Publications by authors named "Maren Meysing"

3 Publications

  • Page 1 of 1

Novel ubiquitin-derived high affinity binding proteins with tumor targeting properties.

J Biol Chem 2014 Mar 28;289(12):8493-507. Epub 2014 Jan 28.

From Scil Proteins GmbH, Heinrich-Damerow-Strasse 1, 06120 Halle (Saale), Germany.

Targeting effector molecules to tumor cells is a promising mode of action for cancer therapy and diagnostics. Binding proteins with high affinity and specificity for a tumor target that carry effector molecules such as toxins, cytokines, or radiolabels to their intended site of action are required for these applications. In order to yield high tumor accumulation while maintaining low levels in healthy tissues and blood, the half-life of such conjugates needs to be in an optimal range. Scaffold-based binding molecules are small proteins with high affinity and short systemic circulation. Due to their low molecular complexity, they are well suited for combination with effector molecules as well as half-life extension technologies yielding therapeutics with half-lives adapted to the specific therapy. We have identified ubiquitin as an ideal scaffold protein due to its outstanding biophysical and biochemical properties. Based on a dimeric ubiquitin library, high affinity and specific binding molecules, so-called Affilin® molecules, have been selected against the extradomain B of fibronectin, a target almost exclusively expressed in tumor tissues. Extradomain B-binding molecules feature high thermal and serum stability as well as strong in vitro target binding and in vivo tumor accumulation. Application of several half-life extension technologies results in molecules of largely unaffected affinity but significantly prolonged in vivo half-life and tumor retention. Our results demonstrate the utility of ubiquitin as a scaffold for the generation of high affinity binders in a modular fashion, which can be combined with effector molecules and half-life extension technologies.
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http://dx.doi.org/10.1074/jbc.M113.519884DOI Listing
http://www.ncbi.nlm.nih.gov/pmc/articles/PMC3961674PMC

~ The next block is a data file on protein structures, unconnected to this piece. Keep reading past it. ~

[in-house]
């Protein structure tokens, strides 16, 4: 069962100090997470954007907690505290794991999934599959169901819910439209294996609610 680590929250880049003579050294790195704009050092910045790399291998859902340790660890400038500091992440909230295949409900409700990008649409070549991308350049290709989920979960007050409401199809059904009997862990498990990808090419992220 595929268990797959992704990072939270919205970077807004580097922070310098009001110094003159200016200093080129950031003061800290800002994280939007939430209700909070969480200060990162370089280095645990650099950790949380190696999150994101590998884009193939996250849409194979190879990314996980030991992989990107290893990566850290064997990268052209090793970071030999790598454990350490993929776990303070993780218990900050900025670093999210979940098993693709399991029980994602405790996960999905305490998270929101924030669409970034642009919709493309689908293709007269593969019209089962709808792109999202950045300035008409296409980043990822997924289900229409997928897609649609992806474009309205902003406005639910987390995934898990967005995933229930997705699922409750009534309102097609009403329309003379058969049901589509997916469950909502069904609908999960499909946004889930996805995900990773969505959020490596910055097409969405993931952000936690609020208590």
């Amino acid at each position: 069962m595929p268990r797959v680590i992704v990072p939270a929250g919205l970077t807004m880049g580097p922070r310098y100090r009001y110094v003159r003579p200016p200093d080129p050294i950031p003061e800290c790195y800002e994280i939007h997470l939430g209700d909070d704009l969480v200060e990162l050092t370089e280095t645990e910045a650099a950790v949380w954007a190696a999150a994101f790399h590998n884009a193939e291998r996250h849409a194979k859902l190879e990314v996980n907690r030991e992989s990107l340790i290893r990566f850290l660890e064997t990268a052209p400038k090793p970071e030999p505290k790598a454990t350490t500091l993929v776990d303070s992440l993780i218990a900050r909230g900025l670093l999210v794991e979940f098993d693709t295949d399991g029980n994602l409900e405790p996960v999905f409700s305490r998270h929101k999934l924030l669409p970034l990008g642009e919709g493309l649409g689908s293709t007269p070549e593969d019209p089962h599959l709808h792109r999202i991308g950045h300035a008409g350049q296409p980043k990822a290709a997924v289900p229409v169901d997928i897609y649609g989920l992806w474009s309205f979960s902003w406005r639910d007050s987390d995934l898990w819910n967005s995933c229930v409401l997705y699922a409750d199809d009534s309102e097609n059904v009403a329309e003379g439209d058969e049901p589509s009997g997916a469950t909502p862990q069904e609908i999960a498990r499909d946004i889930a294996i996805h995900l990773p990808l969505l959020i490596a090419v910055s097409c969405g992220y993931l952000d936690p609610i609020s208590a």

March 2014

Limiting factors of the translation machinery.

J Biotechnol 2010 Oct 16;150(1):44-50. Epub 2010 Jul 16.

Department of Biophysics and Physical Biochemistry, University of Regensburg, Postfach, D-93040 Regensburg, Federal Republic of Germany.

Cell-free production of proteins is a rapid developing technology for many applications in proteomic sciences. Although great progress was made in the last years, in vitro protein synthesis is still less efficient than in vivo protein synthesis. For Escherichia coli based systems, all factors needed for cell-free protein synthesis are established, as shown in the reconstituted PURE system. Here we report the influence of additional translation factors, aminoacyl-tRNA synthetases and translational active ribosomes on cell-free protein synthesis of E. coli S30 extracts, indicating that none of these factors is a limiting factor for the protein synthesis. Furthermore, we show that varying the ratio of ribosomes including associated factors to other factors present in the extracts could not increase the yield of protein synthesized. In summary our results provide strong evidence for an optimal reconstitution of the translation machinery in E. coli S30 extracts.
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http://dx.doi.org/10.1016/j.jbiotec.2010.07.017DOI Listing
October 2010

Enrichment of open reading frames presented on bacteriophage M13 using hyperphage.

Biotechniques 2006 Sep;41(3):335-42

Technische Universität Braunschweig, Institut Für Biochemie und Biotechnologie, Germany.

The enrichment of open reading frames (ORFs) from large gene libraries and the presentation of the corresponding polypeptides on filamentous phage M13 (phage display) is frequently used to identify binding partners of unknown ORFs. In particular phage display is a valuable tool for the identification of pathogen-related antigens and a first step for the development of new diagnostics and therapeutics. Here, we introduce a significant improvement of phage-based ORF enrichment by using Hyperphage, a helperphage with a truncated gIII. The methods allow both the enrichment of ORFs from cDNA libraries and the display of the corresponding polypeptides on phage, thus combining ORF enrichment with a screening for binding in one step without any further subcloning steps. We demonstrated the benefits of the method by isolating the sequences encoding two predicted immunogenic epitopes of the outer membrane protein D encoding gene (ompD) of Salmonella typhimurium. Here, we showed that when using a mixture of three constructs with only one containing an ORF solely this correct construct could be reisolated in phage particles. Further; both epitopes were detected by enzyme-linked immunosorbent assay (ELISA), demonstrating correct translation of fusion proteins. Furthermore, the enrichment system was evaluated by the enrichment of ORFs from total cDNA of lymphocytes. Here, we could show that 60% of the phage contained ORFs, which is an increase of an order of magnitude compared with conventional phage expression system. Together these data show that the Hyperphage-based enrichment system significantly improves the enrichment of ORFs and directly allows the display of the corresponding polypeptide on bacteriophage M13.
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http://dx.doi.org/10.2144/000112225DOI Listing
September 2006